HMS Duckworth (K351)
HMS Duckworth (K351) at Belfast, April 1945
|Namesake:||Thomas J. Gary|
|Ordered:||10 January 1942|
|Laid down:||16 January 1943|
|Launched:||1 May 1943|
|Struck:||21 January 1946|
|Fate:||Transferred to Royal Navy under Lend-Lease 4 August 1943|
|Namesake:||Sir John Duckworth|
|Fate:||Returned to US and scrapped 1946|
|General characteristics |
|Class and type:||Captain-class frigate|
|Length:||306 ft (93 m)|
|Beam:||36 ft 9 in (11.20 m)|
|Draught:||10 ft 9 in (3.28 m)|
|Speed:||24 knots (44 km/h)|
|Range:||6,000 nmi (11,000 km) at 12 kn (22 km/h)|
HMS Duckworth (K351) was a Captain-class frigate of the Royal Navy. She served during the Second World War as a convoy escort and anti-submarine warfare vessel in the Battle of the Atlantic and was an effective U-boat killer, being credited with the destruction of five U-boats during the conflict.
Duckworth was ordered on 10 January 1942, as DE-61, long-hulled turbo-diesel (TE) type destroyer escort, one of more than 500 such vessels built for ASW to a collaborative British-American design. Laid down on 16 January 1943, by the Bethlehem Hingham Shipyard, in Massachusetts, she was launched on 1 May 1943, as USS Gary in honour of Thomas J. Gary, a Texan who died in the attack on Pearl Harbor. She was transferred to the Royal Navy under Lend-Lease on completion on 4 August 1943, and named for John Thomas Duckworth, a RN officer of the late 18th and early 19th centuries. She replaced a previous Duckworth, numbered BDE-19, which was commissioned into the US Navy as Burden R. Hastings. Duckworth's pennant number was K351.
After commissioning Duckworth was assigned to Western Approaches Command, as the senior officer's ship of 3rd Escort Group.
On her first transatlantic convoy Duckworth was involved in the battle around convoy SC 143, which saw one warship and one merchant ship sunk, for the destruction of three U-boats. On 9 October Duckworth was able to assist in saving survivors from Yorkmar, the merchant ship lost.
Duckworth and 3EG were active throughout the remainder of the Atlantic campaign, as a support group and on ASW patrol.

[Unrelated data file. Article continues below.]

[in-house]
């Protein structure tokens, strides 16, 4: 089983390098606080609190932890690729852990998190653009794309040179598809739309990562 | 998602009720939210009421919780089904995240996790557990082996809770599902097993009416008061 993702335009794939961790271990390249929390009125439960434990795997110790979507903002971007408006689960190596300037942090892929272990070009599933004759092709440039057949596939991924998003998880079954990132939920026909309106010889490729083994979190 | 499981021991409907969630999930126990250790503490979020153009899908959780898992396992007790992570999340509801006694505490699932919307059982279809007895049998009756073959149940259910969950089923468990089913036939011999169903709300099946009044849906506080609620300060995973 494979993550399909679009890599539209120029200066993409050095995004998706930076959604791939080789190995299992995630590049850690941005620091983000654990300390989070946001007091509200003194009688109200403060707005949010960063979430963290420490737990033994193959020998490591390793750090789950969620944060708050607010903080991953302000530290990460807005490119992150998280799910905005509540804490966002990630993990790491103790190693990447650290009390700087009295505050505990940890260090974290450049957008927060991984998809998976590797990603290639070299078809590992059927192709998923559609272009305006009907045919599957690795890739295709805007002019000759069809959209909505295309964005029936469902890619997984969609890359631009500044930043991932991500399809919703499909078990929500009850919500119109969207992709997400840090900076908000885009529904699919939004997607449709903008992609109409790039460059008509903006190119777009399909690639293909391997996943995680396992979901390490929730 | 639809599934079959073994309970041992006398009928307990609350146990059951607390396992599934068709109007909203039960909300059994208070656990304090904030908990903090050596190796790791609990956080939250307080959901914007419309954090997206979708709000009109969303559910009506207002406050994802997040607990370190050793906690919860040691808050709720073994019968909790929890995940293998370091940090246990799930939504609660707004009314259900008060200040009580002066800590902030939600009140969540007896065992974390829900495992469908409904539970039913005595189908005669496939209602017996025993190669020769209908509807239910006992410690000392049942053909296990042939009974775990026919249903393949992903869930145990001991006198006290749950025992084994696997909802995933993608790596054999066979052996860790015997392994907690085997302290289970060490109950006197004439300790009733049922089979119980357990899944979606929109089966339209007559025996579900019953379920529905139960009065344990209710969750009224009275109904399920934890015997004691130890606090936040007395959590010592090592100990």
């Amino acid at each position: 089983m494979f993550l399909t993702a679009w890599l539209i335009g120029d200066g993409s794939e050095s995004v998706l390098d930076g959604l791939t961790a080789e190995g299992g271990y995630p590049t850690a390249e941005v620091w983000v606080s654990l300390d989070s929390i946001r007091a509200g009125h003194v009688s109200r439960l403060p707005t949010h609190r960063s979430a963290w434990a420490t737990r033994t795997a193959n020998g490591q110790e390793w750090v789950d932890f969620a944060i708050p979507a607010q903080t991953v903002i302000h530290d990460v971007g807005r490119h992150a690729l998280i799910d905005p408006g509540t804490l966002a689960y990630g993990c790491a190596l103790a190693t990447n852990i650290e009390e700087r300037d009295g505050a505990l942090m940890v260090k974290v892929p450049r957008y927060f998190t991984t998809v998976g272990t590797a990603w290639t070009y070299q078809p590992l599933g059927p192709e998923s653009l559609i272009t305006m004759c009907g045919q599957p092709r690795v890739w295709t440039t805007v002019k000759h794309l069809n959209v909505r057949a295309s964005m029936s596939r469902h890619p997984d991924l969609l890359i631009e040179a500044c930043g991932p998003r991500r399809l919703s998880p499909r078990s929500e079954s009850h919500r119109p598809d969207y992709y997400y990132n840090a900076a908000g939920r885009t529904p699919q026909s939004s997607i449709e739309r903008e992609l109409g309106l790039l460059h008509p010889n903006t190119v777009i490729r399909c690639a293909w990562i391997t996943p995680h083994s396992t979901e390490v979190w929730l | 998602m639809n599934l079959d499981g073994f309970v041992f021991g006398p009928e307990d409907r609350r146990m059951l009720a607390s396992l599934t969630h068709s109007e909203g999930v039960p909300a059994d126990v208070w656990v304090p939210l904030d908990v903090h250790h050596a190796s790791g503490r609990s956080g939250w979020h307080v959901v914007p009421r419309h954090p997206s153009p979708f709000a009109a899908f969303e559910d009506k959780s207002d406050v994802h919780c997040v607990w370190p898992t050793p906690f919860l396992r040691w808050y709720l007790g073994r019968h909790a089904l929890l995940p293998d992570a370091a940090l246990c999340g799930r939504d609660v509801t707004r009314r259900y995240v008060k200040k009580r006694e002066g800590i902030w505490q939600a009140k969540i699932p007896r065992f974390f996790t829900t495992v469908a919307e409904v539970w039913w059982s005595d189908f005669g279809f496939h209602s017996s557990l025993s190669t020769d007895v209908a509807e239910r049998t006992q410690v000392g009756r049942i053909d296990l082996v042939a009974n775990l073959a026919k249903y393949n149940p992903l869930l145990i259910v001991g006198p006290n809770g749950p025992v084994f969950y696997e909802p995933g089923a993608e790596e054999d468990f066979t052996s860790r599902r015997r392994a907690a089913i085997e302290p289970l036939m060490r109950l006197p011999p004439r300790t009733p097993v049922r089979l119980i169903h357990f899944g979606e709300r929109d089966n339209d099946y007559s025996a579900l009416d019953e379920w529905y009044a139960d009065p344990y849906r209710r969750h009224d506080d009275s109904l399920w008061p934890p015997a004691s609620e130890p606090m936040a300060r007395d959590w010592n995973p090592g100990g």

On 13 February 1944 while on patrol Duckworth was attacked by U-445, which fired a torpedo at her and missed. Duckworth counter attacked, damaging U-445 which was forced to return to base.
in October 1944 3EG were assigned to Arctic convoys JW 61 and JW 61A, with several other Western Approaches groups. Though JW 61 came under attack by group Panther it suffered no hits and no losses; all ships arrived safely. On the return 3EG assisted the passage of RA 61 by sweeping the Kola inlet ahead of the convoy; during this operation Mounsey of 15EG was torpedoed, she survived but was later declared a constructive total loss. Both RA 61 and RA 61A returned without interference.
In December 1944 and into the new year Duckworth and 3EG were on patrol and escort duty in the Irish Sea but had little success.
On 24 February 1945, following an attack on coastal convoy BTC 78, Duckworth along with her sister ship HMS Rowley, another frigate of the Captain class, found and destroyed the U-boat responsible after a six-hour hunt. This vessel was identified post-war as the German U Boat U-480 and was thought to be sunk in the English Channel between Land's End and the Scilly Isles. However, further research following the discovery of a wreck destroyed by an underwater mine at a later time near Poole identified that vessel as U-480, and the U-boat destroyed on 24 February is now thought to be U-1208, which was dived and identified by nautical archaeologist Innes McCartney in 2005.
On 29 March following an attack on BTC 111 Duckworth found and attacked a U-boat in Mount's Bay and destroyed it. This was later identified as U-246, though recent research has suggested it was in fact U-1169.
Duckworth was returned to the US after the war and scrapped in 1946.
During her service Duckworth was credited with the destruction of five U-boats.
|30 June 1944||U-988||VIIC||English Channel
||attacked by Lib L/224, Essington, Duckworth, Domett, Cooke in the English Channel/west of Guernsey|
|15 August 1944||U-618||VIIC||Biscay
||attacked by Lib G/53 and units of EG3/Duckworth, Essington|
|24 February 1945||U-480
(but more probably U-1208)
|VIIC||Channel, SW of Lands End
||attacked by Duckworth, Rowley|
|26 March 1945||U-399||VIIC||Channel, SW of Lizard
||attacked by units of 3EG, sunk by Duckworth|
|29 March 1945||U-246
(but more probably U-1169)
|VII/C41||Channel, S of Lizard
||sunk by Duckworth|
- Elliott p259
- Elliott p245
- Elliott p. 262
- Blair p. 429
- Blair p. 610
- McCartney, Innes; Jak Mallmann-Showell. Lost Patrols: Submarine Wrecks of the English Channel. Periscope Publishing. p. 100. ISBN 9781904381044.
- wreck site C: U-1208 p11 at Odyssey Marine Exploration Papers 12 (2010)
- Blair p. 668
- Niestle p. 225, note22
- HMS Duckworth and 3rd Escort Group at captain class frigates association
- Locations per Kemp; other sources may differ
- Kemp p200
- Neistle p95
- Kemp p310
- Neistle p76
- Kemp p234
- Neistle p61
- Kemp p239
- Neistle p109
- Kemp p
- Neistle p
- Clay Blair : Hitler's U-Boat War Vol II: The Hunted 1942-1945 (1998) ISBN 0-304-35261-6
- P Elliott : Allied Escort Ships of World War II (1977) ISBN 0 356 08401 9
- R Gardiner, R Gray : Conway's All the World's Fighting Ships: 1906–1921 (1985) ISBN 0-85177-245-5
- Arnold Hague : The Allied Convoy System 1939-1945 (2000). ISBN 1-55125-033-0 (Canada); ISBN 1-86176-147-3 (UK).
- Paul Kemp : U-Boats Destroyed ( 1997) . ISBN 1-85409-515-3
- Axel Neistle : German U-Boat Losses during World War II (1998). ISBN 1-85367-352-8